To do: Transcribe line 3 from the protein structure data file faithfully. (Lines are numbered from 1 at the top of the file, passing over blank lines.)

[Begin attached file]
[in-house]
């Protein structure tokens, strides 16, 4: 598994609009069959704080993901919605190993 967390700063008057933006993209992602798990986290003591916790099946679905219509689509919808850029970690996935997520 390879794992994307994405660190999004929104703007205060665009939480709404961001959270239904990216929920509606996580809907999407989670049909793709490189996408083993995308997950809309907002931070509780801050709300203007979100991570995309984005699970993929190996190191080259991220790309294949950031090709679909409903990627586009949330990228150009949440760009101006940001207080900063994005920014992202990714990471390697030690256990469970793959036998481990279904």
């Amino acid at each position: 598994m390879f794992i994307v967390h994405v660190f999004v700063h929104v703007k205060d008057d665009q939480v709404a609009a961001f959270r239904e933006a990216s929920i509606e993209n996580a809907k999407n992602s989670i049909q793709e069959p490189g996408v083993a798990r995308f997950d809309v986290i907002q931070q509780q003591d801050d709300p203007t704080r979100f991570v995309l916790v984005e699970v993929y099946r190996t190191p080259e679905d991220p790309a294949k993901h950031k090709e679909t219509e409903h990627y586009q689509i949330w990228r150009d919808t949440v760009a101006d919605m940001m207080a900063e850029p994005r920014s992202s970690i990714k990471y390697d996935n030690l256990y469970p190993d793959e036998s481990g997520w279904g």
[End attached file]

């Amino acid at each position: 598994m390879f794992i994307v967390h994405v660190f999004v700063h929104v703007k205060d008057d665009q939480v709404a609009a961001f959270r239904e933006a990216s929920i509606e993209n996580a809907k999407n992602s989670i049909q793709e069959p490189g996408v083993a798990r995308f997950d809309v986290i907002q931070q509780q003591d801050d709300p203007t704080r979100f991570v995309l916790v984005e699970v993929y099946r190996t190191p080259e679905d991220p790309a294949k993901h950031k090709e679909t219509e409903h990627y586009q689509i949330w990228r150009d919808t949440v760009a101006d919605m940001m207080a900063e850029p994005r920014s992202s970690i990714k990471y390697d996935n030690l256990y469970p190993d793959e036998s481990g997520w279904g």